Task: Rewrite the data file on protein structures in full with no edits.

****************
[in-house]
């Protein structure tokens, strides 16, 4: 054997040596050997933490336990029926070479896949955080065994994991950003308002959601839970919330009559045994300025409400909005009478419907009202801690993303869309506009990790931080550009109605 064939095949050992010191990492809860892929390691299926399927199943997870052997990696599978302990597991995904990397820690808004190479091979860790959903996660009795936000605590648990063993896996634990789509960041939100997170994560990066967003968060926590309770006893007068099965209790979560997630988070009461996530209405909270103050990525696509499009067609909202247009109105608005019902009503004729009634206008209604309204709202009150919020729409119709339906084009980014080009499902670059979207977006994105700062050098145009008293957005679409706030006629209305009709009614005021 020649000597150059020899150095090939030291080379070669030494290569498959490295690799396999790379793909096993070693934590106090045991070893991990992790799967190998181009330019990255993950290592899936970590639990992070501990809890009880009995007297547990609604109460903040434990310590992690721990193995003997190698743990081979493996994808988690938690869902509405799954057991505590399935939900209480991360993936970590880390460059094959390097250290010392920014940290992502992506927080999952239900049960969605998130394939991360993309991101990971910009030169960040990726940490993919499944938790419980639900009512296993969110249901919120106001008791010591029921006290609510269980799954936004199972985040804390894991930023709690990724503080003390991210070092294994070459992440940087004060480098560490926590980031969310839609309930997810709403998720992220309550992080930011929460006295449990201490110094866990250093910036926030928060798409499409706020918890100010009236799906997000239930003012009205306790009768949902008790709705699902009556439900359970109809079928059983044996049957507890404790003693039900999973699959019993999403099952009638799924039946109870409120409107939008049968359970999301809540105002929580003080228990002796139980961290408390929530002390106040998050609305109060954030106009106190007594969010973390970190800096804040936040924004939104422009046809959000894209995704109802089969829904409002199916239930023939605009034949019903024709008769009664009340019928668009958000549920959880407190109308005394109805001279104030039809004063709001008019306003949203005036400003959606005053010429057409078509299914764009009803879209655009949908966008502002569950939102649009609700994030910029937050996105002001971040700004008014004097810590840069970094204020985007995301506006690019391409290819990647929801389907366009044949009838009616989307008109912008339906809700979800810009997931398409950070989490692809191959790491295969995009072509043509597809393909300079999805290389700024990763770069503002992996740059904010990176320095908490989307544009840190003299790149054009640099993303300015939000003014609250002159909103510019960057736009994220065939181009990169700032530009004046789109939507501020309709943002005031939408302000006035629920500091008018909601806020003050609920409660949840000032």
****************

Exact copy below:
[in-house]
């Protein structure tokens, strides 16, 4: 054997040596050997933490336990029926070479896949955080065994994991950003308002959601839970919330009559045994300025409400909005009478419907009202801690993303869309506009990790931080550009109605 064939095949050992010191990492809860892929390691299926399927199943997870052997990696599978302990597991995904990397820690808004190479091979860790959903996660009795936000605590648990063993896996634990789509960041939100997170994560990066967003968060926590309770006893007068099965209790979560997630988070009461996530209405909270103050990525696509499009067609909202247009109105608005019902009503004729009634206008209604309204709202009150919020729409119709339906084009980014080009499902670059979207977006994105700062050098145009008293957005679409706030006629209305009709009614005021 020649000597150059020899150095090939030291080379070669030494290569498959490295690799396999790379793909096993070693934590106090045991070893991990992790799967190998181009330019990255993950290592899936970590639990992070501990809890009880009995007297547990609604109460903040434990310590992690721990193995003997190698743990081979493996994808988690938690869902509405799954057991505590399935939900209480991360993936970590880390460059094959390097250290010392920014940290992502992506927080999952239900049960969605998130394939991360993309991101990971910009030169960040990726940490993919499944938790419980639900009512296993969110249901919120106001008791010591029921006290609510269980799954936004199972985040804390894991930023709690990724503080003390991210070092294994070459992440940087004060480098560490926590980031969310839609309930997810709403998720992220309550992080930011929460006295449990201490110094866990250093910036926030928060798409499409706020918890100010009236799906997000239930003012009205306790009768949902008790709705699902009556439900359970109809079928059983044996049957507890404790003693039900999973699959019993999403099952009638799924039946109870409120409107939008049968359970999301809540105002929580003080228990002796139980961290408390929530002390106040998050609305109060954030106009106190007594969010973390970190800096804040936040924004939104422009046809959000894209995704109802089969829904409002199916239930023939605009034949019903024709008769009664009340019928668009958000549920959880407190109308005394109805001279104030039809004063709001008019306003949203005036400003959606005053010429057409078509299914764009009803879209655009949908966008502002569950939102649009609700994030910029937050996105002001971040700004008014004097810590840069970094204020985007995301506006690019391409290819990647929801389907366009044949009838009616989307008109912008339906809700979800810009997931398409950070989490692809191959790491295969995009072509043509597809393909300079999805290389700024990763770069503002992996740059904010990176320095908490989307544009840190003299790149054009640099993303300015939000003014609250002159909103510019960057736009994220065939181009990169700032530009004046789109939507501020309709943002005031939408302000006035629920500091008018909601806020003050609920409660949840000032």